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Old 02-12-11, 06:49 PM
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marmot
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I like the look of the disc version, and would probably prefer it even if I didn't have discs, just for the extra clearance between panniers and spokes. My panniers don't sag or bulge, but lots of older ones do. I just put my old non-disc rack on my new disc-equipped bike and added a couple of spacers from the bike shop to clear the brakes. Works fine, but I'd prefer the Topeak, especially for the second side tube. I'd keep it if I were you.
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Old 02-15-11, 08:03 AM
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I have the disc version, and for the last year I had it switched over to a non-disc bike with no problems. There is no mechanical reason it cannot be fitted to any bike. It is back on my bike with discs now, but that is just because of my needs, it worked like a charm on my non-disc bike.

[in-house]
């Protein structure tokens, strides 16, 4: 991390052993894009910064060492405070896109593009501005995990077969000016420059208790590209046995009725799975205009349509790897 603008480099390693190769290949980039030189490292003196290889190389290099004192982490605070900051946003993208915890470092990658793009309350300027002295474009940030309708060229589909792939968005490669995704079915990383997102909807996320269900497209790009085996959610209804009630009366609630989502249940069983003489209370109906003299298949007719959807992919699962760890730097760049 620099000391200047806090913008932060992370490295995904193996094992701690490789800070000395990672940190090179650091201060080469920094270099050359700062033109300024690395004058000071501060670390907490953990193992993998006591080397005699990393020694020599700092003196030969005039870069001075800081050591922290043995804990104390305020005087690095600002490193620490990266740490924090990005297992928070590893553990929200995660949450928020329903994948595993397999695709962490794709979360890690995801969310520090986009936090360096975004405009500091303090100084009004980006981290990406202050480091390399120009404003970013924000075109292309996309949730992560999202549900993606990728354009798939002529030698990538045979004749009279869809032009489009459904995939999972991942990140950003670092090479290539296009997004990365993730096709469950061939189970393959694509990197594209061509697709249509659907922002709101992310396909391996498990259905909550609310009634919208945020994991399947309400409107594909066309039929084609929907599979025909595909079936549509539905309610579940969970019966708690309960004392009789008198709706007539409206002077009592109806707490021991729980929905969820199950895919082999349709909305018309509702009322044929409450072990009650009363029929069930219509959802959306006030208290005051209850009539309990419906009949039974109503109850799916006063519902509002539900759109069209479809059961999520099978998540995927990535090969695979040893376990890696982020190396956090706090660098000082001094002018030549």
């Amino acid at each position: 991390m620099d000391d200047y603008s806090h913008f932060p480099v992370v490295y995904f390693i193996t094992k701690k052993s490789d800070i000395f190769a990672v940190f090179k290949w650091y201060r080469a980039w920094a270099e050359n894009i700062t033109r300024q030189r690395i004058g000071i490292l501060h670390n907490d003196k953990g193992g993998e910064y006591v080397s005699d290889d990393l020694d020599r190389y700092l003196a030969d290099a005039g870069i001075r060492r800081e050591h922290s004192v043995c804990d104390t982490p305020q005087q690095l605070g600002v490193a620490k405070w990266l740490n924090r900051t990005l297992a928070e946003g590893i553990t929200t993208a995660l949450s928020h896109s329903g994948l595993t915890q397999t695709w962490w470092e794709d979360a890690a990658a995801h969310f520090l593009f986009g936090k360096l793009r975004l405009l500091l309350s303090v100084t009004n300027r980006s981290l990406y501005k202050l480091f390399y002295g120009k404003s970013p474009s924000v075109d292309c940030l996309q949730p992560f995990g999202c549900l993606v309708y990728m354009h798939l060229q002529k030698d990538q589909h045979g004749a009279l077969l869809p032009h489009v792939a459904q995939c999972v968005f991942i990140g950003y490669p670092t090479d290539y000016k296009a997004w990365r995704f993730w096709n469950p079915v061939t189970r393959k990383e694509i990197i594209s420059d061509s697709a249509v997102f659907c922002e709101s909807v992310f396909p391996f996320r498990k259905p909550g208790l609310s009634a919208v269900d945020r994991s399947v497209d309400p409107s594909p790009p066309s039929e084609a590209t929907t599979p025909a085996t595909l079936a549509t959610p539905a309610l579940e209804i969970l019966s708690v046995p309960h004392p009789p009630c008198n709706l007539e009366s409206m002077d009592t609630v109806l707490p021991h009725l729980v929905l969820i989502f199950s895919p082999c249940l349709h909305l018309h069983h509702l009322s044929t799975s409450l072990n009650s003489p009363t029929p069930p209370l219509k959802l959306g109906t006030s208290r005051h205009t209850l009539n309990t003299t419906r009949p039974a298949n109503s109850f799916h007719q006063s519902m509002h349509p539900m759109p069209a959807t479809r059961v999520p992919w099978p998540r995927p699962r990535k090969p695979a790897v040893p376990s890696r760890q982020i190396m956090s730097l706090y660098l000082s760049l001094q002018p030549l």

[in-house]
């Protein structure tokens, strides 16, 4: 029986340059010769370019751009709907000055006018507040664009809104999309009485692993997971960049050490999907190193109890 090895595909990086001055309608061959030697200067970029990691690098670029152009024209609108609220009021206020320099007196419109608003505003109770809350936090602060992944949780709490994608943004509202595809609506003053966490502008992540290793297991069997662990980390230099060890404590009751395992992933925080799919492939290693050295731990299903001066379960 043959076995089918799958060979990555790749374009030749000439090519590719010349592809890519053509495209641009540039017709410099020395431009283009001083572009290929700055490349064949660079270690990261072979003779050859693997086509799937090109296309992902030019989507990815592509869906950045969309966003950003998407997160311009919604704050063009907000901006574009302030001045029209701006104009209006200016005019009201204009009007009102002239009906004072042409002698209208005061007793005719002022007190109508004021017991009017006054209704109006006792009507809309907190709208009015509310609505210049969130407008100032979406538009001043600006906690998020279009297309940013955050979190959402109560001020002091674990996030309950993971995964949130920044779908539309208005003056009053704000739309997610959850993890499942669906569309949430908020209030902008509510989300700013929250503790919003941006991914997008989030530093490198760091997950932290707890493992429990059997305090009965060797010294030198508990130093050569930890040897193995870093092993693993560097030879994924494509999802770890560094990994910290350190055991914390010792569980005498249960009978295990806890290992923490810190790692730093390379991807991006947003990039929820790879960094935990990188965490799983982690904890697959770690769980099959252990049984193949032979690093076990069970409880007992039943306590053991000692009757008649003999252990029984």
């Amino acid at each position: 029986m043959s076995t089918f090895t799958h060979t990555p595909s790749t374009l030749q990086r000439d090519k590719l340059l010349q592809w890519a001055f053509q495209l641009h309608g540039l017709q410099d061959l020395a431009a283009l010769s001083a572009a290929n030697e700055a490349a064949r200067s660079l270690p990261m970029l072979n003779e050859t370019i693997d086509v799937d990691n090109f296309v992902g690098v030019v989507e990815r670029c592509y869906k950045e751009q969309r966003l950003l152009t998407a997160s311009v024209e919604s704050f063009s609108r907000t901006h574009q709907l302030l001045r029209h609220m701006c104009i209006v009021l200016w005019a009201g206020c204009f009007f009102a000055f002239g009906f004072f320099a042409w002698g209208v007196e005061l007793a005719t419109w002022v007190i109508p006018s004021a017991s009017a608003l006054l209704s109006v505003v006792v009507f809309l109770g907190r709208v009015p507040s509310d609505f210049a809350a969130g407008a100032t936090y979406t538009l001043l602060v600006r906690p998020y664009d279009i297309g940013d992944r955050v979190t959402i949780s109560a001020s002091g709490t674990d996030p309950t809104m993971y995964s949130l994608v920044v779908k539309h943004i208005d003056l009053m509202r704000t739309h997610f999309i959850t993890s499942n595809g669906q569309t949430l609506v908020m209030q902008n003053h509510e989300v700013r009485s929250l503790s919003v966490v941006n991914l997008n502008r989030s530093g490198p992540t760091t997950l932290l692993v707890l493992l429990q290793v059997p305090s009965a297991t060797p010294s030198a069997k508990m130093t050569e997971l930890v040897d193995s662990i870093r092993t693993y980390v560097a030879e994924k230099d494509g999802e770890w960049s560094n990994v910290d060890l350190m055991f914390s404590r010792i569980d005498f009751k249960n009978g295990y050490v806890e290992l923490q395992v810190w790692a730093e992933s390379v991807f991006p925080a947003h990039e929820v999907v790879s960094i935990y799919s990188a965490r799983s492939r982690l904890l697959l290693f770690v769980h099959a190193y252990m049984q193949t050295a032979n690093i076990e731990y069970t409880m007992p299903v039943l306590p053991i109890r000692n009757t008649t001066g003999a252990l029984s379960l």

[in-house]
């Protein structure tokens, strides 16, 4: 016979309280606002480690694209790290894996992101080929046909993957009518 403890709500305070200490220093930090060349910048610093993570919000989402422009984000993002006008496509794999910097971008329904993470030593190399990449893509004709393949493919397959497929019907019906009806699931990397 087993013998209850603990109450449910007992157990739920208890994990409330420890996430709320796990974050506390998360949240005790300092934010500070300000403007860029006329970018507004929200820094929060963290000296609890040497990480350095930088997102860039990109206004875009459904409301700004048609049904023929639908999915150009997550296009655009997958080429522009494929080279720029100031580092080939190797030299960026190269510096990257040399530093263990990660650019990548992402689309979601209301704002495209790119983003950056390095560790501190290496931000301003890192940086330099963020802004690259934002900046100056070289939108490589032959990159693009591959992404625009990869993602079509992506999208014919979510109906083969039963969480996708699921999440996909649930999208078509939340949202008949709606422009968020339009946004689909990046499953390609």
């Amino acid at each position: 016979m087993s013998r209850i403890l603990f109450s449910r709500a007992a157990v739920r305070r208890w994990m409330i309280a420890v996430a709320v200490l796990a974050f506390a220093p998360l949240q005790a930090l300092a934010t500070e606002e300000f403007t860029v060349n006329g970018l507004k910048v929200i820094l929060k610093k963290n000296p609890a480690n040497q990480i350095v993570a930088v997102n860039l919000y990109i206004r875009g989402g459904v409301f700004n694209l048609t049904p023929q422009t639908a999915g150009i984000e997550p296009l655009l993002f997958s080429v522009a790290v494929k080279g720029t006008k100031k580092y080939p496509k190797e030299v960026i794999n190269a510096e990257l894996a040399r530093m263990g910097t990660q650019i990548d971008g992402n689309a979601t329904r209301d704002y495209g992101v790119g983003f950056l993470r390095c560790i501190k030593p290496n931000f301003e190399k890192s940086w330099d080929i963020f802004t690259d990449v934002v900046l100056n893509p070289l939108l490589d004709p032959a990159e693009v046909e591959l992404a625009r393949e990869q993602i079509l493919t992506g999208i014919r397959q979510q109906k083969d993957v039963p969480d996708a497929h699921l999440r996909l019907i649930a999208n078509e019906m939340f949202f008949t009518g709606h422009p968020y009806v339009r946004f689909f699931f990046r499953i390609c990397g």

I will agree with marmot too, I like the spacing on the disc model. It is a minor thing, but it does feel safer if you are carrying a bag on the side that does not hold its shape well.

As far as strength. You might be right, but I would guess it is a minor concern. Your screws are probably just as likely to break as those welds are. I have had no problems with the rack, but I don't think I have ever carried more than 40 lbs on it, and never that much for an extended period. I would say its not worth the effort and cost of an exchange.
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Old 02-15-11, 08:54 AM